12 Fascinating Sushi Facts for Japanese Food Lovers

    Fascinating Sushi Facts for Japanese Food Lovers
    26 Feb

    12 Fascinating Sushi Facts for Japanese Food Lovers

    There’s no denying that Japanese food is loved the world over. Many of those who discovered it late in life say that there’s just such a unique allure to Japanese cuisine that even if their initial encounter with it was too weird, they ended up craving and loving it after a while.

    One of the best qualities of Japanese cuisine is its focus on highlighting the natural flavours of the ingredients. This is why all authentic Japanese restaurants always try to make use of seasonal ingredients when their flavours are at their peak.

    Another admirable quality of Japanese food is the artistry involved. Take, for example, sushi. These bite-sized treats are real works of art in terms of form, colour, and even story. Top sushi chefs say it usually takes two to six months just to get the sushi rice perfect. Plus, years and years to master the other components of sushi to make it an utterly delightful meal.

    If you are a big sushi fan and you wish to know more about it, here are 12 other interesting facts about it.

    1. Most sushi restaurants make sure the rice is the same temperature as the human body, which is about 34 to 36 degrees celsius. Therefore, there’s more enjoyment to freshly prepared sushi than pre-packed ones that you can now get in a lot of convenience stores.
    2. There all kinds of possibilities for sushi when it comes to fish and shellfish. Practically any fish is good enough as long as it’s not poisonous and does not spoil quickly. Pufferfish or Fugu though, which is highly poisonous, can be prepared as sushi. However, only certified Fugu specialist chefs are allowed to serve it. It takes an advanced technique to properly remove the skin and entrails of the Fugu, where the poison’s located is located.
    3. An easy chew is a must for sushi.Therefore, sushi chefs implement different cutting techniques to make fish or seafood meat easy to chew down.
    4. The cuts for the fish and seafood of sushi are not just for a better chew. The tiny slices on them are also for art and better flavour. The dipping sauce for sushi adheres better when seafood and fish have small cuts on them.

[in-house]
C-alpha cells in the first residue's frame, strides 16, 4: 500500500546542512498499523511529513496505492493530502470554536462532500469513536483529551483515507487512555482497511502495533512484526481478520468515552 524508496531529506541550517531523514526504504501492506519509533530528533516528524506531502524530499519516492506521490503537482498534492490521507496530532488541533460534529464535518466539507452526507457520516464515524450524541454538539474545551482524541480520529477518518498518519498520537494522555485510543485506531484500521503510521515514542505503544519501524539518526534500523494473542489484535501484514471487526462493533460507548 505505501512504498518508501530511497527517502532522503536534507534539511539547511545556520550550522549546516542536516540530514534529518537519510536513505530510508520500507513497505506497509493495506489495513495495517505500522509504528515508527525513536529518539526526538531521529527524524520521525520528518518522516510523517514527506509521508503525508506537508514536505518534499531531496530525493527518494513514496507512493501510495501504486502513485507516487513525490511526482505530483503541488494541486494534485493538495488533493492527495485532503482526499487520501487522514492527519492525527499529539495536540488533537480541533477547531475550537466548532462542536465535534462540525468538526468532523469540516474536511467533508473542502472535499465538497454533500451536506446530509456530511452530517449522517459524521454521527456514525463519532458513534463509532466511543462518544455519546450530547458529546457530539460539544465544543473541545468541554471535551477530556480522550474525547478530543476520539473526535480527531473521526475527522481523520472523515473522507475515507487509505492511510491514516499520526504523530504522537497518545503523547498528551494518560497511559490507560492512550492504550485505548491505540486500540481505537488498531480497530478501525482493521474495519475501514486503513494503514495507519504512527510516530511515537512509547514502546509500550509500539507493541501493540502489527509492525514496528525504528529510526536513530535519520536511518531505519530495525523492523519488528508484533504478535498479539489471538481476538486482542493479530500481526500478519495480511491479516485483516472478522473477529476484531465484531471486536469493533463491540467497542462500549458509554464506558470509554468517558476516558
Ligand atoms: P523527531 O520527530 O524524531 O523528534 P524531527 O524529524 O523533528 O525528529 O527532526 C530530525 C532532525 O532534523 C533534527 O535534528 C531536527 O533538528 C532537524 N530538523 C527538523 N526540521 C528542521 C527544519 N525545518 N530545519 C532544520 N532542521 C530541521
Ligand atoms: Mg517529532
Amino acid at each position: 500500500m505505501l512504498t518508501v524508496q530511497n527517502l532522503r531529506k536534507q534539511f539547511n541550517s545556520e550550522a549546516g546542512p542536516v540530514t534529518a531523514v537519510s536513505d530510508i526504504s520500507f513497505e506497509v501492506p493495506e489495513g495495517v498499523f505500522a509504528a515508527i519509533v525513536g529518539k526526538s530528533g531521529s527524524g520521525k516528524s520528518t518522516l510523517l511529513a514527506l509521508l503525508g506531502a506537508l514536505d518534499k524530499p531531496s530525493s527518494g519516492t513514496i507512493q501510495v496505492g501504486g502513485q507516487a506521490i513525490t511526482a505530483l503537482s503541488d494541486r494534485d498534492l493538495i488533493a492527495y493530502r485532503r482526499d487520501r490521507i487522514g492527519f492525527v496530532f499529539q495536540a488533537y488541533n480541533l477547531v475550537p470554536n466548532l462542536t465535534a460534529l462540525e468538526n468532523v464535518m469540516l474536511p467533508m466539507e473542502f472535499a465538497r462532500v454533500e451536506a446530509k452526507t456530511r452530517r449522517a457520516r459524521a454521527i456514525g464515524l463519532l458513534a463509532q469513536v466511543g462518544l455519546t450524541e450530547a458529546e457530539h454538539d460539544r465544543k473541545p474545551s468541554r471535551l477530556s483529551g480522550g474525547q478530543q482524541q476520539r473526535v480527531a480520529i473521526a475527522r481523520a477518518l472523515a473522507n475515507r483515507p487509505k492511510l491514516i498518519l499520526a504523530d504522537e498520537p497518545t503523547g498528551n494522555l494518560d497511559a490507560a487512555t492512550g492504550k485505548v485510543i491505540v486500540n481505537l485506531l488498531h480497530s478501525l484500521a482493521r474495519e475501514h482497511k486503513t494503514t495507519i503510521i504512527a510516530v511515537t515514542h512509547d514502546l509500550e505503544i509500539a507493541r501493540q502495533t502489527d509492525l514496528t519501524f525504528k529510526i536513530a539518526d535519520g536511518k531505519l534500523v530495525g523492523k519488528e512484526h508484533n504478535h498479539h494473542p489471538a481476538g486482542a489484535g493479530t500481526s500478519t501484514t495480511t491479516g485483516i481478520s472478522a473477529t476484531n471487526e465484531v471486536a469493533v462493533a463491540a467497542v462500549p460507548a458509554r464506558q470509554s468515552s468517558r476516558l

5. In a comparison experiment, handmade sushi proved to have better structural integrity than a machine prepared one. When both were placed in a wind tunnel test, the slice of fish on top of the sushi prepared by a master stayed put for much, much longer than the one made by a machine and a novice.
    6. Sushi prepared by a master boasts of rice that’s not smooshed. One of the hallmarks of great sushi is the shape of every grain of rice. If a true expert constructs it, the shape is compact, but every grain of rice maintains its natural shape.
    7. If you don’t want to look like a novice at eating sushi, ditch the chopsticks and use your thumb and middle finger. Not only is this more comfortable, but you can also be sure that the sushi will hold its shape when you dip it in the sauce.
    8. If you still want to use your chopsticks for eating sushi, flip the sushi sideways so you can pick it up from the top and bottom.
    9. Battleships inspired Gunkan-maki, a popular style of sushi. And, contrary to most people’s belief, it has not even been around for a hundred years. In a way, it’s still a contemporary style. The keys to good gunkan-maki are the shape and the crispiness of the nori or seaweed.
    10. The sauces for sushi are either something you dip your sushi into or brushed by the chef. Whatever may be, trust that it’s the best way to boost the flavour of the roll.
    11. Sushi doesn’t always use raw fish. Konger eel, for instance, is usually grilled first and brushed with sauce, or sprinkled with salt. The same thing with tuna, which a lot of sushi chefs like to broil because of its similarity to prime Wagyu beefwith its beautiful fat marbling.
    12. Sushi’s conquest of the West began in the 1970s. Paris, the home of gourmet cooking, was particularly fascinated with sushi. In fact, a lot of the sushi restaurants that were set up in the French capital during that era still remain. Plus, many more have popped up through the years. In the Middle East, on the other hand, sushi continues to gain popularity due to the presence of the best international Japanese restaurants in cities like Abu Dhabi and Dubai. Local women, particularly love it because they see it as healthy food.

    Indeed, sushi is fascinating. It’s no wonder sushi chefs are committed to discovering new ways of preparing it and giving it new flavours, and characters. Next time, you celebrate life at a Japanese restaurant, explore all the different sushi options and gain great delight from the experience.

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